TEMPTING THE HIGHLANDER
Reading like a delightful Shakespearean comedy, Sinclair’s latest has humor, passion and sexual tension, even if the basic plotline is a bit predictable. She brings two tales to readers as twins find unexpected love. Most interesting of all is how well and compassionately she handles a hero’s disability.
With their powerful father tied up in clan politics, the Schellden sisters are free to do as they please. Raelynd and Meriel are as different as night and day; one is a warrior princess and the other a fragile flower. Then the McTiernay brothers, quiet Crevan and his twin Craig, arrive and an experimental kiss in the stables gives their father an idea. A pretend betrothal between his daughters and McTiernay brothers would save the clan from usurpers.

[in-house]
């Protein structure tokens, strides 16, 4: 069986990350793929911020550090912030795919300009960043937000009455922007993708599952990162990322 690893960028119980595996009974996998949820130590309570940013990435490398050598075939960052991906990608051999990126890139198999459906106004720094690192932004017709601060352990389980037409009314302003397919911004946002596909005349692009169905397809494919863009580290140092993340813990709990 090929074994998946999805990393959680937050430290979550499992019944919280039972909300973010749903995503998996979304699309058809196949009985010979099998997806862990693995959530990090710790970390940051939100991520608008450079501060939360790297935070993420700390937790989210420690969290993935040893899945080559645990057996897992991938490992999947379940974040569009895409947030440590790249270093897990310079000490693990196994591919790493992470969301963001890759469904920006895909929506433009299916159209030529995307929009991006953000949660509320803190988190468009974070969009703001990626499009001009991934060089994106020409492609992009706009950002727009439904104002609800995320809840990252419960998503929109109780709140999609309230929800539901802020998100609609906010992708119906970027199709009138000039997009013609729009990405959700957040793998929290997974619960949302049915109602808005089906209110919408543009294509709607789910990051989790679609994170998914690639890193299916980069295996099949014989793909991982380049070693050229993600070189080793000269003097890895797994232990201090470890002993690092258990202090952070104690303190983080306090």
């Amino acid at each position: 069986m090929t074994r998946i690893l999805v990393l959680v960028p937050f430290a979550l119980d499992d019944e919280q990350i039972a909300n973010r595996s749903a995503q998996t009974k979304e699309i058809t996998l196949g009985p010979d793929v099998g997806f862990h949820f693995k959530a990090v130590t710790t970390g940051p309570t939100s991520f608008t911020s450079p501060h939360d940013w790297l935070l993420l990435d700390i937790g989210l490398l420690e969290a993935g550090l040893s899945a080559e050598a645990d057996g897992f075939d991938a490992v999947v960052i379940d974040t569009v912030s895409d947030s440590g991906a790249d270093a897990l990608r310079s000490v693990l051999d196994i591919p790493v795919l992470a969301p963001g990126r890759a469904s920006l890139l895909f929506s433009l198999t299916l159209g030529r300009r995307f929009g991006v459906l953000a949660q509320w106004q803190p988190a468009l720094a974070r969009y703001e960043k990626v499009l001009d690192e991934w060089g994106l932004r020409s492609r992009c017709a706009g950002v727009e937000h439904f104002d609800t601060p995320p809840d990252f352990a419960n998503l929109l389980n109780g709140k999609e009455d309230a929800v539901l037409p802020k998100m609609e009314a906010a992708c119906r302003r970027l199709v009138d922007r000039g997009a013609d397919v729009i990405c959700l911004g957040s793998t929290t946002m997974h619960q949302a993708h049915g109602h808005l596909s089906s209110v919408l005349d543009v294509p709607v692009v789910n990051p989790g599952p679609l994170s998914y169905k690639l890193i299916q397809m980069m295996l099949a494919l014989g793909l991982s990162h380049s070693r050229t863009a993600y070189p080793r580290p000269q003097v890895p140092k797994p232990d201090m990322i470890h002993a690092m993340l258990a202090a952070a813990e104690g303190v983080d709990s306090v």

Even though it is to be a false engagement, Raelynd bristles at the thought of marriage; at least she is paired with Craig, not quiet Crevan. As they journey to safety, however, it is the powerful, silent Crevan who fascinates Raelynd. She discovers that his silence stems from fear others will believe his stuttering makes him weak. Though bound to her sister, Crevan yearns for Raelynd. Soon the unlikely pair is tangled in a political masquerade that includes his twin, her sister, their clans and a fight to protect the Schelldens. (ZEBRA, Sep., 352 pp., $6.99)